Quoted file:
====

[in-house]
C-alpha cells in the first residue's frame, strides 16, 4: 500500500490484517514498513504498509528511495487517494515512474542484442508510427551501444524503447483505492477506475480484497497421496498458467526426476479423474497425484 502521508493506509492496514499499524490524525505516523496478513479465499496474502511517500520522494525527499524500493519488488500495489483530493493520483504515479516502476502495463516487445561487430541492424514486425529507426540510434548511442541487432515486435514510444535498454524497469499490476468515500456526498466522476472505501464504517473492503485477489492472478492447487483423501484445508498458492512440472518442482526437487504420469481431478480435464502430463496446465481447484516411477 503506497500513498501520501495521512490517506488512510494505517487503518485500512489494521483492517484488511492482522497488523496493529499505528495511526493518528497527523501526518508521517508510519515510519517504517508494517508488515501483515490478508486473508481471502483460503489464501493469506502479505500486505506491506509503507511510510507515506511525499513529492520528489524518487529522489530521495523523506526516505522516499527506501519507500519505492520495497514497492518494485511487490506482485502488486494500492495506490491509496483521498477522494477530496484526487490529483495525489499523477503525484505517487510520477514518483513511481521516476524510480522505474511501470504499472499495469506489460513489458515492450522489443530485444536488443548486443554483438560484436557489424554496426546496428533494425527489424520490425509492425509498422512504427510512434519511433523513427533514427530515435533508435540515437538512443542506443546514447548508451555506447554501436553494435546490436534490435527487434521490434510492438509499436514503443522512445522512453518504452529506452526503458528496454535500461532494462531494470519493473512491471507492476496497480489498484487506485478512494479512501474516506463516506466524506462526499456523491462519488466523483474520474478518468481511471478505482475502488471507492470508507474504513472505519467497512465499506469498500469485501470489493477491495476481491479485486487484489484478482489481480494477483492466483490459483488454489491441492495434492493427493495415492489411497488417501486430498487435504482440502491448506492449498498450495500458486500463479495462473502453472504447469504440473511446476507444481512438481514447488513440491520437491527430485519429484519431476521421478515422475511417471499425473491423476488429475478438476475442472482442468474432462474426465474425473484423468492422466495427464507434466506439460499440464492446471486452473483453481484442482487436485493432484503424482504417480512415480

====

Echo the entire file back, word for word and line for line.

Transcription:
[in-house]
C-alpha cells in the first residue's frame, strides 16, 4: 500500500490484517514498513504498509528511495487517494515512474542484442508510427551501444524503447483505492477506475480484497497421496498458467526426476479423474497425484 502521508493506509492496514499499524490524525505516523496478513479465499496474502511517500520522494525527499524500493519488488500495489483530493493520483504515479516502476502495463516487445561487430541492424514486425529507426540510434548511442541487432515486435514510444535498454524497469499490476468515500456526498466522476472505501464504517473492503485477489492472478492447487483423501484445508498458492512440472518442482526437487504420469481431478480435464502430463496446465481447484516411477 503506497500513498501520501495521512490517506488512510494505517487503518485500512489494521483492517484488511492482522497488523496493529499505528495511526493518528497527523501526518508521517508510519515510519517504517508494517508488515501483515490478508486473508481471502483460503489464501493469506502479505500486505506491506509503507511510510507515506511525499513529492520528489524518487529522489530521495523523506526516505522516499527506501519507500519505492520495497514497492518494485511487490506482485502488486494500492495506490491509496483521498477522494477530496484526487490529483495525489499523477503525484505517487510520477514518483513511481521516476524510480522505474511501470504499472499495469506489460513489458515492450522489443530485444536488443548486443554483438560484436557489424554496426546496428533494425527489424520490425509492425509498422512504427510512434519511433523513427533514427530515435533508435540515437538512443542506443546514447548508451555506447554501436553494435546490436534490435527487434521490434510492438509499436514503443522512445522512453518504452529506452526503458528496454535500461532494462531494470519493473512491471507492476496497480489498484487506485478512494479512501474516506463516506466524506462526499456523491462519488466523483474520474478518468481511471478505482475502488471507492470508507474504513472505519467497512465499506469498500469485501470489493477491495476481491479485486487484489484478482489481480494477483492466483490459483488454489491441492495434492493427493495415492489411497488417501486430498487435504482440502491448506492449498498450495500458486500463479495462473502453472504447469504440473511446476507444481512438481514447488513440491520437491527430485519429484519431476521421478515422475511417471499425473491423476488429475478438476475442472482442468474432462474426465474425473484423468492422466495427464507434466506439460499440464492446471486452473483453481484442482487436485493432484503424482504417480512415480